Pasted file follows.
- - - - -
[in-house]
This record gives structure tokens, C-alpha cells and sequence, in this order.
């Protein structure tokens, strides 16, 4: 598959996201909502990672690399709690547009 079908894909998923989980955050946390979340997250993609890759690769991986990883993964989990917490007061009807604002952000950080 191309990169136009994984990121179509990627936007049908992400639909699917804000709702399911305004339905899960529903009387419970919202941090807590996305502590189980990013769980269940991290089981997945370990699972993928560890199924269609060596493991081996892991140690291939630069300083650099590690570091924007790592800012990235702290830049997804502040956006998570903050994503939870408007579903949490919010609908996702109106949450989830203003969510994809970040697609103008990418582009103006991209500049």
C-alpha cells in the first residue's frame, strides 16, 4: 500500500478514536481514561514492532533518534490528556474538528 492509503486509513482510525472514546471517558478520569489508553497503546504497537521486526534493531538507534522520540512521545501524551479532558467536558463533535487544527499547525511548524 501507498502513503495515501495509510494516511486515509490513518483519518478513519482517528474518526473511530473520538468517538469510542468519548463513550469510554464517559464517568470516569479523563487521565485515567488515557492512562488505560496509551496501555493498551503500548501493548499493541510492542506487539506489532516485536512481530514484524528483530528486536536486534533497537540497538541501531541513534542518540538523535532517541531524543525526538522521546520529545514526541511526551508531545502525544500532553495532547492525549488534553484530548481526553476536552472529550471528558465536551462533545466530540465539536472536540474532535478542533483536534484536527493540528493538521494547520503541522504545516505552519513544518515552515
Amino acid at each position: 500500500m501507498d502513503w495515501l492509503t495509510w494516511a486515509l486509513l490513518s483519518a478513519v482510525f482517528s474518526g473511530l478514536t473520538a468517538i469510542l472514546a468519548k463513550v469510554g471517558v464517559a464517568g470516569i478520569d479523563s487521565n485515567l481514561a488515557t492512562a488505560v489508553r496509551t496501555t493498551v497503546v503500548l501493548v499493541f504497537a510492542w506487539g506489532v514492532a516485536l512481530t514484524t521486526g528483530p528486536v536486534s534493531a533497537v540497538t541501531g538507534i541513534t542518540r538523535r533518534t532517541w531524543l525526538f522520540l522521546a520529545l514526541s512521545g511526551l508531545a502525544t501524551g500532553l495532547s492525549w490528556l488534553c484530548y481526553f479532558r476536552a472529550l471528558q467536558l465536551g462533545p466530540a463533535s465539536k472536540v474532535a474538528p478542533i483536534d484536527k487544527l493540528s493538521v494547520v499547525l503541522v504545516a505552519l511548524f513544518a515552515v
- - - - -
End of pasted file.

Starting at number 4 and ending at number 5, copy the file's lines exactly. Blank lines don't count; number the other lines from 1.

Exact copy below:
C-alpha cells in the first residue's frame, strides 16, 4: 500500500478514536481514561514492532533518534490528556474538528 492509503486509513482510525472514546471517558478520569489508553497503546504497537521486526534493531538507534522520540512521545501524551479532558467536558463533535487544527499547525511548524 501507498502513503495515501495509510494516511486515509490513518483519518478513519482517528474518526473511530473520538468517538469510542468519548463513550469510554464517559464517568470516569479523563487521565485515567488515557492512562488505560496509551496501555493498551503500548501493548499493541510492542506487539506489532516485536512481530514484524528483530528486536536486534533497537540497538541501531541513534542518540538523535532517541531524543525526538522521546520529545514526541511526551508531545502525544500532553495532547492525549488534553484530548481526553476536552472529550471528558465536551462533545466530540465539536472536540474532535478542533483536534484536527493540528493538521494547520503541522504545516505552519513544518515552515
Amino acid at each position: 500500500m501507498d502513503w495515501l492509503t495509510w494516511a486515509l486509513l490513518s483519518a478513519v482510525f482517528s474518526g473511530l478514536t473520538a468517538i469510542l472514546a468519548k463513550v469510554g471517558v464517559a464517568g470516569i478520569d479523563s487521565n485515567l481514561a488515557t492512562a488505560v489508553r496509551t496501555t493498551v497503546v503500548l501493548v499493541f504497537a510492542w506487539g506489532v514492532a516485536l512481530t514484524t521486526g528483530p528486536v536486534s534493531a533497537v540497538t541501531g538507534i541513534t542518540r538523535r533518534t532517541w531524543l525526538f522520540l522521546a520529545l514526541s512521545g511526551l508531545a502525544t501524551g500532553l495532547s492525549w490528556l488534553c484530548y481526553f479532558r476536552a472529550l471528558q467536558l465536551g462533545p466530540a463533535s465539536k472536540v474532535a474538528p478542533i483536534d484536527k487544527l493540528s493538521v494547520v499547525l503541522v504545516a505552519l511548524f513544518a515552515v